House GOP pushes non-nuclear sanctions after Trump decertifies Iran deal

House GOP pushes non-nuclear sanctions after Trump decertifies Iran deal
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Top House Republicans said Friday that the chamber would take up bipartisan Iran sanctions legislation unrelated to an Obama-era nuclear deal after President Trump decertified the deal and called on Congress to amend a law providing oversight of the accord.

In a statement, House Majority Leader Kevin McCarthy (R-Calif.), Foreign Affairs Committee Chairman Ed Royce (R-Calif.), Armed Services Chairman Mac Thornberry (R-Texas) and Rep. Liz CheneyElizabeth (Liz) Lynn CheneyThe Hill's Morning Report - Trump hews to NRA on guns and eyes lower taxes Dick Cheney to attend fundraiser supporting Trump reelection: report Steve King says 'left-wing media' and GOP leadership owe him apology after rape, incest comments MORE (R-Wyo.) said they would work with Trump to address issues in the Iran deal, the Joint Comprehensive Plan of Action (JCPOA), but emphasized the non-nuclear sanctions legislation.

“We cannot allow such a regime to become a nuclear power. The nuclear deal has significant flaws that must be addressed if that objective is going to be accomplished,” the lawmakers said in a joint statement. “We are committed to work with the president to address these flaws, hold Iran strictly accountable to its commitments and support efforts to counter all the Iranian threats.


“We’ll take an important step to that end on the House floor by passing bills to increase sanctions unrelated to JCPOA that target Iran’s support for terrorism and its ballistic missile program when Congress returns in the coming weeks," the statement continued.

Speaker Paul RyanPaul Davis RyanUSCIS chief Cuccinelli blames Paul Ryan for immigration inaction Soaring deficits could put Trump in a corner if there's a recession Paul Ryan moving family to Washington MORE (R-Wis.) separately called the 2015 deal between the U.S., Iran and five other global powers “fatally flawed” and commended Trump for pushing changes to the accord.

“Simply enforcing a fatally flawed agreement is not sufficient,” Ryan said. “I support President Trump’s decision to reevaluate this dangerous deal, and the House will work with his administration to counter Iran’s range of destabilizing activities."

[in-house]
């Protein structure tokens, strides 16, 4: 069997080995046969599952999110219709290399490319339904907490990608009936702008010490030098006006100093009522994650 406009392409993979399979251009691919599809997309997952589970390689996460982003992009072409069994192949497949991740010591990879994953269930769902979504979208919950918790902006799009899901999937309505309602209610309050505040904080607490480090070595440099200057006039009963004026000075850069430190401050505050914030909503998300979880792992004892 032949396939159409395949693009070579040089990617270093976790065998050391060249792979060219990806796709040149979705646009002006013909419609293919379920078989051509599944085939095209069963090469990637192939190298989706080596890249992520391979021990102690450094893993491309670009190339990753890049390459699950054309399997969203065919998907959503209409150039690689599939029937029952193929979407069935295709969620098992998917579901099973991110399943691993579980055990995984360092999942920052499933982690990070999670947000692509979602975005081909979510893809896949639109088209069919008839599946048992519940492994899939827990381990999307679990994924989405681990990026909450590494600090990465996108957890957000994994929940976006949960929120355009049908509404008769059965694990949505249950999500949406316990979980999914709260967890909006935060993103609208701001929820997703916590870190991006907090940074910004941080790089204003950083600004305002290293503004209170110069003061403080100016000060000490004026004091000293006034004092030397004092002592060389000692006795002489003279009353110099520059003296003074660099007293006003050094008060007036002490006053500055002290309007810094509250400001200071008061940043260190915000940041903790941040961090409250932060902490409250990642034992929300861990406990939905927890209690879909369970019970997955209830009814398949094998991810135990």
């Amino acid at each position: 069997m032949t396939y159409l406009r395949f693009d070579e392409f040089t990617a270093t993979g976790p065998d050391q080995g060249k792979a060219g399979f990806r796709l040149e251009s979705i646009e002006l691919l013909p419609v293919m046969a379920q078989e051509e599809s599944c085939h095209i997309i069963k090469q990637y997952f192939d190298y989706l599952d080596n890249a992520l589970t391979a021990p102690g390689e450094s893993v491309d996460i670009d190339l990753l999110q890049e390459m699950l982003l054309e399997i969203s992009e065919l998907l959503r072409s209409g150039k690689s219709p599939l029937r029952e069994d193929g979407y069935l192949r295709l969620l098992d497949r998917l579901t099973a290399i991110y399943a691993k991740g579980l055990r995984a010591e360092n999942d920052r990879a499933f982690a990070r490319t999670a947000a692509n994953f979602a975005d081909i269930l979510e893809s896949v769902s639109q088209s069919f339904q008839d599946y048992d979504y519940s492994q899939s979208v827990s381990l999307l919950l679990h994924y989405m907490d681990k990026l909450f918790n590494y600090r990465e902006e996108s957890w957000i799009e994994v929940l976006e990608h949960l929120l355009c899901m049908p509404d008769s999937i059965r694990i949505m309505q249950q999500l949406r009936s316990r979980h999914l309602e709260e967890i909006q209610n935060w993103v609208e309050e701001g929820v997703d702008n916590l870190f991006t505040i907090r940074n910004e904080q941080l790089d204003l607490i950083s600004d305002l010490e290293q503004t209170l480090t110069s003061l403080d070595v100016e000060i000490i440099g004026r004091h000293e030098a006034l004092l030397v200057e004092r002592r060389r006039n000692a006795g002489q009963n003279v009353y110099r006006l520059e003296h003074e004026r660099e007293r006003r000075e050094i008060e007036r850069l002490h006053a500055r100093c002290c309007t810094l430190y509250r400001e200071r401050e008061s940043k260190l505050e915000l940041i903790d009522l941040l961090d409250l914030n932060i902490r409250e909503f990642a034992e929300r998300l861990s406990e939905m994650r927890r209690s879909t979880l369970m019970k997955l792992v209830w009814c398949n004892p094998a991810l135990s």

Trump declared Friday that the nuclear deal negotiated under the Obama administration is not in U.S. national security interests, but stopped short of withdrawing the U.S. from the deal.

He also did not push Congress to reimpose sanctions lifted under the deal, but did ask that they amend the Iran Nuclear Agreement Review Act (IRANA) to address what he sees as issues in the accord. Trump also threatened to withdraw from the deal if Congress does not act.

Senate Foreign Relations Chairman Bob CorkerRobert (Bob) Phillips CorkerTrump announces, endorses ambassador to Japan's Tennessee Senate bid Meet the key Senate player in GOP fight over Saudi Arabia Trump says he's 'very happy' some GOP senators have 'gone on to greener pastures' MORE (R-Tenn.) and Sen. Tom CottonThomas (Tom) Bryant CottonGOP senator says he suggested Greenland purchase to Trump, met with Danish ambassador It's time to empower military families with education freedom Cotton warns China: Crackdown on Hong Kong would be 'grave miscalculation' MORE (R-Ark.) plan to introduce the legislation that Trump has requested. The bill would effectively end the so-called sunset provisions of the accord and automatically snap back nuclear sanctions if Iran gets within one year of obtaining a nuclear weapon.

In the House, Royce telegraphed the chamber’s approach to Iran earlier this week in a hearing on “Confronting the Full Range of Iranian Threats.” In the hearing, he said the United States should “enforce the hell” out the nuclear deal and touted the committee’s work on non-nuclear sanctions legislation.

On Thursday, his committee advanced legislation with a bipartisan voice vote that would slap more sanctions on Iran for its ballistic missile program, which is not covered in the nuclear deal.

Royce, McCarthy, Thornberry and Cheney said in Friday's statement that U.S.-Iran relations should not be defined only by the nuclear agreement.

“From Yemen to Lebanon, Iran is working to impose its brutal theocratic rule throughout the region,” they said. “It supports terrorist groups like Hezbollah, bolsters the ruthless [Bashar] Assad dictatorship [in Syria], promotes instability through sectarianism in Iraq and abuses the human rights of the Iranian people."